• 1900, Charles W. Chesnutt, The House Behind the Cedars, Ch.I: A few rods farther led him past the old black Presbyterian church, with its square tower, embowered in a stately grove; past the Catholic church, with its many crosses, and a painted wooden figure of St. James in a recess beneath the gable; and past the old Jefferson House, once the leading hotel of the town, in front of which political meetings had been held, and political speeches made, and political hard cider drunk, in the days of "Tippecanoe and Tyler too."
  7. An implement held vertically and viewed through an optical surveying instrument such as a transit, used to measure distance in land surveying and construction layout; an engineer's rod, surveyor's rod, surveying rod, leveling rod, ranging rod. The modern (US) engineer's or surveyor's rod commonly is eight or ten feet long and often designed to extend higher. In former times a surveyor's rod often was a single wooden pole or composed of multiple sectioned and socketed pieces, and besides serving as a sighting target was used to measure distance on the ground horizontally, hence for convenience was of one rod or pole in length, that is, 5½ yard.
  8. (archaic) A unit of area equal to a square rod, 30¼ square yard or 1/160 acre. The house had a small yard of about six rods in size.
  9. A straight bar that unites moving parts of a machine, for holding parts together as a connecting rod or for transferring power as a drive-shaft. The engine threw a rod, and then went to pieces before our eyes, springs and coils shooting in all directions.
  10. (anatomy) Short for rod cell, a rod-shaped cell in the eye that is sensitive to light. The rods are more sensitive than the cones, but do not discern color.
  11. (biology) Any of a number of long, slender microorganism. He applied a gram positive stain, looking for rods indicative of Listeria.
  12. (chemistry) A stirring rod: a glass rod, typically about 6 inches to 1 foot long and 1/8 to 1/4 inch in diameter that can be used to stir liquids in flask or beaker.
  13. (slang) A pistol; a gun.
  14. (slang) A penis.
  15. (slang) A hot rod, an automobile or other passenger motor vehicle modified to run faster and often with exterior cosmetic alterations, especially one based originally on a pre-1940s model or (currently) denoting any older vehicle thus modified.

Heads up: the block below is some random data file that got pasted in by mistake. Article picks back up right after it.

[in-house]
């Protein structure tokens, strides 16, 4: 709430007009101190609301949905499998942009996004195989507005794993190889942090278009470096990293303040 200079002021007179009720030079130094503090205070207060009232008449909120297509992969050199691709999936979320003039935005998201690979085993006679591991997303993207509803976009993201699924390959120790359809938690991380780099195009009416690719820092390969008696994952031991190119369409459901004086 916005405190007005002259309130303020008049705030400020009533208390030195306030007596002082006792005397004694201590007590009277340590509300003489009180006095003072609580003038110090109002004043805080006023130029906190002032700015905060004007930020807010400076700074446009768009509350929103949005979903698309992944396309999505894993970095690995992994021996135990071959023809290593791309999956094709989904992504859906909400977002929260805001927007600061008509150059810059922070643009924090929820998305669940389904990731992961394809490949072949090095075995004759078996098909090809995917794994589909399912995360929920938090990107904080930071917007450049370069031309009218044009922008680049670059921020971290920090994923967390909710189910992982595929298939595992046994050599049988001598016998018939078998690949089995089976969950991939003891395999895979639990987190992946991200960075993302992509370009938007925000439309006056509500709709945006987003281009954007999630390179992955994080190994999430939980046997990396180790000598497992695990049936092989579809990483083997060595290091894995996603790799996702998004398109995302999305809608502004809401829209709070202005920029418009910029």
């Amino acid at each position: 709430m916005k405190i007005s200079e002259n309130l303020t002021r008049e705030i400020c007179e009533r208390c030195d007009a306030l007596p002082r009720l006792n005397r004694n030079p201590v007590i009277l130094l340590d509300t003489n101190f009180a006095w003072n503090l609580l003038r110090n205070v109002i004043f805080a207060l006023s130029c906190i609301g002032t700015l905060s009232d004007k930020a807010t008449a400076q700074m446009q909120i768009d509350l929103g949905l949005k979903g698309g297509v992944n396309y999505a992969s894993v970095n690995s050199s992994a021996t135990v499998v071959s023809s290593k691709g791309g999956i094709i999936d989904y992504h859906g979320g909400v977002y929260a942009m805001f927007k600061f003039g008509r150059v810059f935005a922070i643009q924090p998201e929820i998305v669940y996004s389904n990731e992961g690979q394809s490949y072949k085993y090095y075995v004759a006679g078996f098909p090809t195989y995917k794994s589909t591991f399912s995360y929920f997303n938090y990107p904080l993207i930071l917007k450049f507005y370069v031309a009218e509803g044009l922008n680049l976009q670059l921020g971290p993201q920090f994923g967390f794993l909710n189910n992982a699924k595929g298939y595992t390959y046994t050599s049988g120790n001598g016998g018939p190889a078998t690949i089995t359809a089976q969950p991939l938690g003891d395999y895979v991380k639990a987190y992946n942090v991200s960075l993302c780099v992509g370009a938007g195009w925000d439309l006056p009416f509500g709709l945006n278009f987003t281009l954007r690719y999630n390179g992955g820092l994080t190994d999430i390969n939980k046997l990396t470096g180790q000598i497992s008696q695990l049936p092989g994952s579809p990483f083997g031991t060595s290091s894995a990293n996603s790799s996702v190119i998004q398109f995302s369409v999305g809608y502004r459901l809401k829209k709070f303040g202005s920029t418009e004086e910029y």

16. (ufology) rod-shaped objects which appear in photographs and videos traveling at high speed, not seen by the person recording the event, often associated with extraterrestrial entities.
    • 2000, Jack Barranger, Paul Tice, Mysteries Explored: The Search for Human Origins, Ufos, and Religious Beginnings, Book Three, p.37: These cylindrical rods fly through the air at incredible speeds and can only be picked up by high-speed cameras.
    • 2009, Barry Conrad, An Unknown Encounter: A True Account of the San Pedro Haunting, Dorrance Publishing, pp.129–130: During one such broadcast in 1997, the esteemed radio host bellowed, “I got a fax earlier today from MUFON (Mutual UFO Network) in Arizona and they said what you think are rods are actually insects!”
    • 2010, Deena West Budd, The Weiser Field Guide to Cryptozoology: Werewolves, Dragons, Skyfish, Lizard Men, and Other Fascinating Creatures Real and Mysterious, Weiser Books, p.15: He tells of a home video showing a rod flying into the open mouth of a girl singing at a wedding.
  17. (mathematics) A Cuisenaire rods.
Synonyms: See also , See also , (objects in photographs and videos) skyfish
  • dor, D. Or.
  • dro
  • ord
  • RDO
verb: {{en-verb}}
  1. (slang, vulgar, transitive) To penetrate sexual.
    • 1968, David Lynn, Bull nuts On impulse he moved around to the opposite side of the couple, in the direction which Grace's broad buttocks were pointed, for a full view of the big boned woman's back side. Now Grace wouldn't mind one iota if he rodded her from the rear.
rodbuster Alternative forms: rod buster etymology rod + buster
noun: {{en-noun}}
  1. (slang, construction) A concrete-reinforcing ironworker.